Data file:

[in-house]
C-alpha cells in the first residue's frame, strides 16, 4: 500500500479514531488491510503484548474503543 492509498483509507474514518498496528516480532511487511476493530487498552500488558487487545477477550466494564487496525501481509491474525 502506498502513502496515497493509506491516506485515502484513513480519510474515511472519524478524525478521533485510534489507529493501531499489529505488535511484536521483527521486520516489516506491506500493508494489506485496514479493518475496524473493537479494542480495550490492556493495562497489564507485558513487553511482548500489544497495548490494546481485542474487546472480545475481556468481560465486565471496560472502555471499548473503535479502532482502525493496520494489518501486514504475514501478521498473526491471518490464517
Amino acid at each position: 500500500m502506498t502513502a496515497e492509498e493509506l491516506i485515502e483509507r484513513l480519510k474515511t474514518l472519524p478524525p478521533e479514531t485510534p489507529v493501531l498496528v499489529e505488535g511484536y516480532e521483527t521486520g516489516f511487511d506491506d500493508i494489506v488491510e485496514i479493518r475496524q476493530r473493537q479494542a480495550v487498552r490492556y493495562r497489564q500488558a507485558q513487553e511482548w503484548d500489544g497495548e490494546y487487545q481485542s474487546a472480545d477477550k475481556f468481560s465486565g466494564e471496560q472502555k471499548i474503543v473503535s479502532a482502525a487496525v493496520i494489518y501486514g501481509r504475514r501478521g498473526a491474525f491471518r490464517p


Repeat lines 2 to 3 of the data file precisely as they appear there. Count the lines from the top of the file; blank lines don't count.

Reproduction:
C-alpha cells in the first residue's frame, strides 16, 4: 500500500479514531488491510503484548474503543 492509498483509507474514518498496528516480532511487511476493530487498552500488558487487545477477550466494564487496525501481509491474525 502506498502513502496515497493509506491516506485515502484513513480519510474515511472519524478524525478521533485510534489507529493501531499489529505488535511484536521483527521486520516489516506491506500493508494489506485496514479493518475496524473493537479494542480495550490492556493495562497489564507485558513487553511482548500489544497495548490494546481485542474487546472480545475481556468481560465486565471496560472502555471499548473503535479502532482502525493496520494489518501486514504475514501478521498473526491471518490464517
Amino acid at each position: 500500500m502506498t502513502a496515497e492509498e493509506l491516506i485515502e483509507r484513513l480519510k474515511t474514518l472519524p478524525p478521533e479514531t485510534p489507529v493501531l498496528v499489529e505488535g511484536y516480532e521483527t521486520g516489516f511487511d506491506d500493508i494489506v488491510e485496514i479493518r475496524q476493530r473493537q479494542a480495550v487498552r490492556y493495562r497489564q500488558a507485558q513487553e511482548w503484548d500489544g497495548e490494546y487487545q481485542s474487546a472480545d477477550k475481556f468481560s465486565g466494564e471496560q472502555k471499548i474503543v473503535s479502532a482502525a487496525v493496520i494489518y501486514g501481509r504475514r501478521g498473526a491474525f491471518r490464517p